Taylor said he has spent more than 120 days away from home since January working on building the party’s profile, something he’s been working on for decades.

“I’m very excited about this campaign,” Taylor said in an interview. “We have not yet elected anyone to office. But when we elect our first MP, that will shift the political landscape.”

Taylor, a former sawmill worker, recalls attending one of the party’s first meetings in the late 80s around a ping pong table in a basement in Surrey, B.C.

“Most of the big parties were ignoring the issues important to us,” he said.

Taylor said that he and his fellow party members are concerned with what he described as the “promotion of the LGBT agenda in the public school system,” a lack of restrictions around abortion access, and a large federal deficit.

He said CHP members would stick with their personal convictions, no matter what.

“We declare our positions on the campaign trail, and if people give us the opportunity to represent them in Ottawa, we could never violate our conscience on issues of life, marriage and biblical truth, which we think of as good for the country.”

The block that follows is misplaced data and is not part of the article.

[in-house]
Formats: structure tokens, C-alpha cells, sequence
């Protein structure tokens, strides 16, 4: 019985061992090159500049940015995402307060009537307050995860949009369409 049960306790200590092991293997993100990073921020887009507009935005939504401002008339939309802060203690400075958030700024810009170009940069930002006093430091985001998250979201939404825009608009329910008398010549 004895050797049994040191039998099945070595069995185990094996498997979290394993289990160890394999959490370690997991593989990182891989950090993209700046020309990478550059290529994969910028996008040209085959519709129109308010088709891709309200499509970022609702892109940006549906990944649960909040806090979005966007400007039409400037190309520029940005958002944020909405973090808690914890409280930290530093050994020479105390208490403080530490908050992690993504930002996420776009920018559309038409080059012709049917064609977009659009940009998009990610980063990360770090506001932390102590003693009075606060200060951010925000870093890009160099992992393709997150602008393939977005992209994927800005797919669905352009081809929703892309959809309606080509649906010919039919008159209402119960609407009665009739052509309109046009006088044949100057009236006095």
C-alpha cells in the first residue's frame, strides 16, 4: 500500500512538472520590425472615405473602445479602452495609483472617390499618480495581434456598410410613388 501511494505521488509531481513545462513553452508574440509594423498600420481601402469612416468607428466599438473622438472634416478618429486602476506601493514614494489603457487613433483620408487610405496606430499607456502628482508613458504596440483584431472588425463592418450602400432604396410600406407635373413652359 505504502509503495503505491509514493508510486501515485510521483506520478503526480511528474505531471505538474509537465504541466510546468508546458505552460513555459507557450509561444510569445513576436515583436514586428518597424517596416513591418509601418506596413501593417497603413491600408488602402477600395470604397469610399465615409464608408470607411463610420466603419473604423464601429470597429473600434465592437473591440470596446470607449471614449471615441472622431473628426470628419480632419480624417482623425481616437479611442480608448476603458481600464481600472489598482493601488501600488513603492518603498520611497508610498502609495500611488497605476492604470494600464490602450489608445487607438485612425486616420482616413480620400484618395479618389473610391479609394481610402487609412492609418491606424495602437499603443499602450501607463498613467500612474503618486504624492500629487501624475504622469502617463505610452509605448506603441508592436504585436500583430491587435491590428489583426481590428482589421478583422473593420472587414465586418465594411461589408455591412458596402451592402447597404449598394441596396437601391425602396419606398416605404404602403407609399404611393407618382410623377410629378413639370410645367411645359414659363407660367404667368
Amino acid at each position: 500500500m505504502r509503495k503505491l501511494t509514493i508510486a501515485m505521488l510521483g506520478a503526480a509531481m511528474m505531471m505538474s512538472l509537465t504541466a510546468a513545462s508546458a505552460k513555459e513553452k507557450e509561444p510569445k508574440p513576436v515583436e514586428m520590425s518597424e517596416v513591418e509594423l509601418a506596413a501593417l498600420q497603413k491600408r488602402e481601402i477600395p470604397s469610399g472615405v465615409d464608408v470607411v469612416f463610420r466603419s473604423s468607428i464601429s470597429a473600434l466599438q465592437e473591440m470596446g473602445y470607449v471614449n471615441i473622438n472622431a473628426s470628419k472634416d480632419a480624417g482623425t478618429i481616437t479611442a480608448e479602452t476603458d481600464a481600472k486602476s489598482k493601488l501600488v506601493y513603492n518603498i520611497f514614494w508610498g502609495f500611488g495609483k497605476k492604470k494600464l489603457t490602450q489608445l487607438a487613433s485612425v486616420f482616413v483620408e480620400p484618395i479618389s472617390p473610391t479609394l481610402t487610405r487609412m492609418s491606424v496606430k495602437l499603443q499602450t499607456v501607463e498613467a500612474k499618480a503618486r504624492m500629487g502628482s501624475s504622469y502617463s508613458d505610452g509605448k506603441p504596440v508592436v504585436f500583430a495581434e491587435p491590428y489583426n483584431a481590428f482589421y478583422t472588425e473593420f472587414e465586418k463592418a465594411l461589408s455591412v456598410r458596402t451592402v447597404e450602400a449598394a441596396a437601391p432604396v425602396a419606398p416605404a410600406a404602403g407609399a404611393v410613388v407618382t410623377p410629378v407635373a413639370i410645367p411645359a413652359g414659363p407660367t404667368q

A significant barrier for smaller parties is Canada’s first-past-the-post (FPTP) electoral regime, in which the candidate who gets the highest number of votes wins the right to represent that riding in the House of Commons. But candidates do not need an absolute majority — more than 50 per cent of votes — in order to win.

FPTP can also encourage strategic voting, where voters may cast a ballot for the candidate who is more likely to defeat another candidate they dislike, rather than cast a ballot for the candidate they would actually prefer.

“The role of the smaller party is to advocate for proportional representation and for other progressive things,” White, of the Animal Protection Party, continued.

Proportional representation differs from FPTP in that several representatives can be elected at once in proportion to the number of votes they receive.

“The bigger parties would prefer we not be there because they like to set the agenda and only talk about what they want to talk about. Our goal is to not let them do that,” she said.